First made by the Chinese for use in fireworks, black powder was first used in weapons and explosives
in the 12th century. It is very simple to make, but it is not very powerful or safe. Only about 50% of
black powder is converted to hot gasses when it is burned; the other half is mostly very fine burned
particles. Black powder has one major problem: it can be ignited by static electricity. This is very
bad, and it means that the material must be made with wooden or clay tools. Anyway, a misguided
individual could manufacture black powder at home with the following procedure:
potassium clay grinding bowl
nitrate (75 g) and clay grinder
sodium wooden salad bowl
nitrate (75 g) and wooden spoon
sulfur (10 g) plastic bags (3)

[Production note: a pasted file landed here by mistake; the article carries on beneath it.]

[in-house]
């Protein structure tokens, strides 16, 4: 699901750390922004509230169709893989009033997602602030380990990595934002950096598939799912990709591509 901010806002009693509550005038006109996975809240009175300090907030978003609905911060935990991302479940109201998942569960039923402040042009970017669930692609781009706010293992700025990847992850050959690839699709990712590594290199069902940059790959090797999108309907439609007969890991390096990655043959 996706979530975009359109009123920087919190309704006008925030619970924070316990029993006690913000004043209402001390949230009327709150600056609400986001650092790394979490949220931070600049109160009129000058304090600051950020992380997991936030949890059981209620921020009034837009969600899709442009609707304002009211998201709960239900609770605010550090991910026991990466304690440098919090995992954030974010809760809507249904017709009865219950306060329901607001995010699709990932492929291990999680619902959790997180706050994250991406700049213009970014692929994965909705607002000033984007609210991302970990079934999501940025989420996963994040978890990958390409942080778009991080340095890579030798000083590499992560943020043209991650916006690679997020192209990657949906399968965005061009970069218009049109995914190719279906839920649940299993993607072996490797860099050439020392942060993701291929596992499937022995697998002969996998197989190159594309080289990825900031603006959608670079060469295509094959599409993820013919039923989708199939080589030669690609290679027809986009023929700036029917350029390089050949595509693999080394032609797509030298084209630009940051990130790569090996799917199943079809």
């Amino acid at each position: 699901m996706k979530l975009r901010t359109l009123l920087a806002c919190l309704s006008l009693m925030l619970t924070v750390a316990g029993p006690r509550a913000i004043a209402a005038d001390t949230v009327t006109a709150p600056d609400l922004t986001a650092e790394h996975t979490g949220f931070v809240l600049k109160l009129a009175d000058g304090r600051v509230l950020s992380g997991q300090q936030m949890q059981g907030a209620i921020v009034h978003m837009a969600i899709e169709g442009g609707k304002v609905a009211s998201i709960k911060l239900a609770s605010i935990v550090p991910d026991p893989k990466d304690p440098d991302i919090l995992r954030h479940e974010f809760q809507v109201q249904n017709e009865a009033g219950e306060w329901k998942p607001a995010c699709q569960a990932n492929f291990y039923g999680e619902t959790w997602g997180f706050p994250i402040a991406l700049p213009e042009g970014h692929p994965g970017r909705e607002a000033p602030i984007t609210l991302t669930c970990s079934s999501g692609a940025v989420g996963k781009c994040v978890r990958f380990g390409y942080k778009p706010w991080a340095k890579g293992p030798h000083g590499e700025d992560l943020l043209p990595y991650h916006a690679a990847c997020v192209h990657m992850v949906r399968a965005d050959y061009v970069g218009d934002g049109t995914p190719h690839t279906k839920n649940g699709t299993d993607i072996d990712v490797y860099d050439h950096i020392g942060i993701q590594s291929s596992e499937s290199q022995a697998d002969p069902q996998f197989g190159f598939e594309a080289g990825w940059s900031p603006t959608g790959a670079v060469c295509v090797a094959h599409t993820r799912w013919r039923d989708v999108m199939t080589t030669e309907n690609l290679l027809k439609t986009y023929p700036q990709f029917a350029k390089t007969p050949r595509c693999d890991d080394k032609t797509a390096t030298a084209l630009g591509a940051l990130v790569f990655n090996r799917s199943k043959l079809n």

charcoal (15 g) 300-500 ml beaker (1)
distilled water coffee pot or heat source
1. Place a small amount of the potassium or sodium nitrate in the grinding bowl and grind it to a
very fine powder. Do this to all of the potassium or sodium nitrate, and store the ground powder
in one of the plastic bags.
2. Do the same thing to the sulfur and charcoal, storing each chemical in a separate plastic bag.
3. Place all of the finely ground potassium or sodium nitrate in the beaker, and add just enough
boiling water to the chemical to get it all wet.
4. Add the contents of the other plastic bags to the wet potassium or sodium nitrate, and mix them
well for several minutes. Do this until there is no more visible sulfur or charcoal, or until the
mixture is universally black.
5. On a warm sunny day, put the beaker outside in the direct sunlight. Sunlight is really the best
way to dry black powder, since it is never too hot, but it is hot enough to evaporate the water.
6. Scrape the black powder out of the beaker, and store it in a safe container. Plastic is really the
safest container, followed by paper. Never store black powder in a plastic bag, since plastic bags
are prone to generate static electricity.